Heartland announces blood drives

<p>From left,&nbsp;<a id="firsthit" name="firsthit"></a>Heartland&nbsp;Blood&nbsp;Center&nbsp;driver/historian Gloria Ackerman screens Naperville North High School student Bridget Deely, 16, at a&nbsp;blood&nbsp;drive in 2007. &nbsp;| &nbsp;Robyn Sheldon/Sun-Times Media</p>

From left, Heartland Blood Center driver/historian Gloria Ackerman screens Naperville North High School student Bridget Deely, 16, at a blood drive in 2007.  |  Robyn Sheldon/Sun-Times Media

Ethan Reiss, 12, of Somonauk, can tell you why giving blood is so important — especially for kids like him. Ethan has been battling cancer since he was 4 years old, receiving more than 150 blood transfusions during two bouts with the deadly disease.

Through chemotherapy treatment, radiation therapy and blood transfusions, he went into remission. His family was devastated when two years later, the cancer returned. Once again, Ethan endured chemotherapy, radiation and received blood transfusions to replace the blood cells that were destroyed as part of his treatment.

Patty Reiss, Ethan’s mother, recalls the toll the chemo and radiation had on her son.

“They would give him a blood transfusion, and it was like giving him life,” she said. “He would perk up and color would instantly come back into his face. He was full of energy and full of life again, all thanks to the wonderful, giving blood donors.”

Besides red cells and platelets, Ethan received numerous plasma transfusions. Plasma is crucial not only to cancer patients, but for patients suffering from a host of life-threatening conditions, including hemophilia, shock or trauma, immune deficiencies and other blood disorders. Plasma is also used in cardiac surgery, organ transplants, burn treatment and to prevent hemolytic diseases in newborns.

While Heartland has reported a need for donors of all blood types for plasma donation, those with AB blood are especially needed.

Dennis Mestrich, president and CEO of Heartland Blood Centers, reports an increased need for plasma donors.

“There are patients, like Ethan, who require plasma products to survive,” he said. “Remember during this busy holiday season to take the time to donate blood. Patients need blood 365 days a year, even on Christmas day. We count on our community members to give the ‘gift of life’ to have the blood needed for these critically ill patients.”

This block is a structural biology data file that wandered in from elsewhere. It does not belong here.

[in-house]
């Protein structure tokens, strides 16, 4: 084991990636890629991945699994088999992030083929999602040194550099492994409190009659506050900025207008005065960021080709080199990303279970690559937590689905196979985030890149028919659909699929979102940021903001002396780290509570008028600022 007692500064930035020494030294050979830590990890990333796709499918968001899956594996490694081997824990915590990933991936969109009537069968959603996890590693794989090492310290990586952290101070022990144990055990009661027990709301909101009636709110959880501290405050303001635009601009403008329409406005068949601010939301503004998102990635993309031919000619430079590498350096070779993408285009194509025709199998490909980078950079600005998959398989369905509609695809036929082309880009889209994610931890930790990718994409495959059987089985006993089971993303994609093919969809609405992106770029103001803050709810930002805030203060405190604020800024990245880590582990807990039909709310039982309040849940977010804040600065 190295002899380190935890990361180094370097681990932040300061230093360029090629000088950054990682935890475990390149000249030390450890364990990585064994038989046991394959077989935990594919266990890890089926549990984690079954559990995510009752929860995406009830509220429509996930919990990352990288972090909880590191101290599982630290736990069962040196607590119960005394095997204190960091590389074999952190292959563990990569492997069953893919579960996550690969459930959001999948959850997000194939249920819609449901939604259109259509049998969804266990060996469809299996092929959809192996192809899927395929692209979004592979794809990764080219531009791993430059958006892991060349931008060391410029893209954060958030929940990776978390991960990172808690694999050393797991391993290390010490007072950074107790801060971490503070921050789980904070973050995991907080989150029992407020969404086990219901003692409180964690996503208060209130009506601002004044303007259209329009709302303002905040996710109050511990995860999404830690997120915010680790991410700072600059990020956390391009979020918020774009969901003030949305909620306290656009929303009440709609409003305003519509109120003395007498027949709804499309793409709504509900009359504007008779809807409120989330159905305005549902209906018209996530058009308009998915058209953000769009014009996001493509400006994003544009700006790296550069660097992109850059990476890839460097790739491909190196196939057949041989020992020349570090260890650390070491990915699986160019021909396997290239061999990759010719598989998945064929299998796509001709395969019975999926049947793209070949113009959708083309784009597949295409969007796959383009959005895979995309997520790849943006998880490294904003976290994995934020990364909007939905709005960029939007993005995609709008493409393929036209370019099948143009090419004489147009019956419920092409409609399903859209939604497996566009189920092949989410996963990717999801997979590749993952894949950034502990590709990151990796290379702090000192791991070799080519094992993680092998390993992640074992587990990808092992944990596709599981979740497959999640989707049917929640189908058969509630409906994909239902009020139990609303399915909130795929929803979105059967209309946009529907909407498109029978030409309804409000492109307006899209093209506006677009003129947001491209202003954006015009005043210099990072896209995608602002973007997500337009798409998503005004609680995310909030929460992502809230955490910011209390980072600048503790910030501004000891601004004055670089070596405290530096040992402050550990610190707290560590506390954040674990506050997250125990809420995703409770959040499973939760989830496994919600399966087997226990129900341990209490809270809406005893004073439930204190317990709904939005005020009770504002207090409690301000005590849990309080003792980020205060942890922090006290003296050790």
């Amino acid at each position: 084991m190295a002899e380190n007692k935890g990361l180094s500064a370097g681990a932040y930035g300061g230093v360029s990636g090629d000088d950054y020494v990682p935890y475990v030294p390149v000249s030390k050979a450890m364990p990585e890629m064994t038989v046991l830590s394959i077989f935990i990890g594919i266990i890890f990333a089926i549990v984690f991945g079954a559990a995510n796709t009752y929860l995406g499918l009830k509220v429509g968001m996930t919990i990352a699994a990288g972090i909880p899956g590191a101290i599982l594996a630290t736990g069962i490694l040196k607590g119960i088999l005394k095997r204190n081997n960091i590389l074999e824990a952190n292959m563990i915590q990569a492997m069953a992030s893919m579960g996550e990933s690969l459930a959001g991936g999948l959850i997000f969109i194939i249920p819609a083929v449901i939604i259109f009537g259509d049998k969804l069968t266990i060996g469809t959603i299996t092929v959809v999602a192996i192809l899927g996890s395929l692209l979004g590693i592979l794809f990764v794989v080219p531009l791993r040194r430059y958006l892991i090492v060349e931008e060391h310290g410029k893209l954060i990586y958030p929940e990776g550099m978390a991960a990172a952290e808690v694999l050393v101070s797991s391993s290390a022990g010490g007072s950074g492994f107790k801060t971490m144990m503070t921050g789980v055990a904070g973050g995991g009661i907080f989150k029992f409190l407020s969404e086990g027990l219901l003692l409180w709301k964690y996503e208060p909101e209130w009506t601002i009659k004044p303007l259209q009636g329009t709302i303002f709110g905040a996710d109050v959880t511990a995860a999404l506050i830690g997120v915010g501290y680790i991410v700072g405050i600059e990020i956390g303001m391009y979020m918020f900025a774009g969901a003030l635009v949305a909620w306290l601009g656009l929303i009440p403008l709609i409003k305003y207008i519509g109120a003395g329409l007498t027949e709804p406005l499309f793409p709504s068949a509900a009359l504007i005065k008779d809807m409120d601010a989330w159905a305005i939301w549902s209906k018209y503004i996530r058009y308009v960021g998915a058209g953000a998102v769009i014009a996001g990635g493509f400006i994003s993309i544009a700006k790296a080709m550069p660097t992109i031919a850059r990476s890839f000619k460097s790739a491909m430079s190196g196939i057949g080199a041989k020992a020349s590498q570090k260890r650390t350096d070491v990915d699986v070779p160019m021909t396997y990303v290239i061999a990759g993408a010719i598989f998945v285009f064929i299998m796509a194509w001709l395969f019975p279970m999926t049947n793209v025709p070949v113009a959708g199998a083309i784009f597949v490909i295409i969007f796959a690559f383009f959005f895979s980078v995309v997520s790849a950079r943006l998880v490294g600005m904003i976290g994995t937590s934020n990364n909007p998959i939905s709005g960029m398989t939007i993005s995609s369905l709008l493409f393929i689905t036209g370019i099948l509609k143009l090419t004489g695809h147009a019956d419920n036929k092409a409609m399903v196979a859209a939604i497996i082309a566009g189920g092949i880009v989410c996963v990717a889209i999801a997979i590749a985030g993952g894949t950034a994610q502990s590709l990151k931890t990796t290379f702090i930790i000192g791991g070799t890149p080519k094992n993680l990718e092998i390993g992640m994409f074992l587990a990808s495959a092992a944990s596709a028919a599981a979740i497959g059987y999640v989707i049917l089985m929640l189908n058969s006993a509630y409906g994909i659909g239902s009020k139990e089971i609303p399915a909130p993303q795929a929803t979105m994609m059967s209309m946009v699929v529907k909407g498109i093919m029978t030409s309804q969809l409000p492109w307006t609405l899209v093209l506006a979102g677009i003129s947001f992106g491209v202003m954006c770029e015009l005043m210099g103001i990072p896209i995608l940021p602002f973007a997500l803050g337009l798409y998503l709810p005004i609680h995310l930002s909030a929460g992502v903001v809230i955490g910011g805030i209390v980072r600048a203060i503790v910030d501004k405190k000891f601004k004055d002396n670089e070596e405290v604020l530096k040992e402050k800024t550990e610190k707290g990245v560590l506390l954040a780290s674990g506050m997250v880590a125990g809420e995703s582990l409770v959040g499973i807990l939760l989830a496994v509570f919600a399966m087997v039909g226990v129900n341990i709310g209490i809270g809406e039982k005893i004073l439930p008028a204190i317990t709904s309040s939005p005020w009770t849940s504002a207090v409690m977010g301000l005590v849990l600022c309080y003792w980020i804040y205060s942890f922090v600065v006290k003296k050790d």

There are many opportunities to donate blood this holiday season at a Heartland center or mobile blood drive. Heartland Blood Centers is an independent not-for-profit blood center serving 49 hospitals in a 12-county region in Illinois and Indiana.

All donors receive free mini-medical exams on site and information about their temperature, pulse rate, blood pressure and hemoglobin level.

Visit for locations or a community blood drive near you. Blood donors must be at least 17 years old, or 16 with written parental permission; weigh at least 110 pounds; be symptom free of cold, flu and allergies; and be in general good health. Donors who have traveled outside the United States within the past 12 months should contact Heartland at 1-800-7TO-GIVE to determine eligibility.

Make an appointment at for most of the following blood drives during December (photo identification is usually required):


Dec. 7 — 7:30 to 11:30 a.m. at St. Elizabeth Seton, 2220 Lisson Road

Dec. 9 — 3:30 to 7:30 p.m. at Grace United Methodist Church, 300 E. Gartner Road

Dec. 12 — 11:30 a.m. to 4 p.m. at Best Western Naperville Inn, 1617 Naperville Road. Call Maripat at 630-505-0200, ext. 7100.

Dec. 14 — 7 a.m. to 12:30 p.m. at St. Raphael Catholic Church, 1215 Modaff Road

Dec. 17 — 3:30 to 7:30 p.m. at Book Road Baptist Church, 2012 Wicklow Road

Dec. 22 — Noon to 2 p.m. at Grace For Life Bible Church, 7s201 S. River Road

Dec. 30 — 3 to 7 p.m. at Community United Methodist Church, 20 N. Center St.

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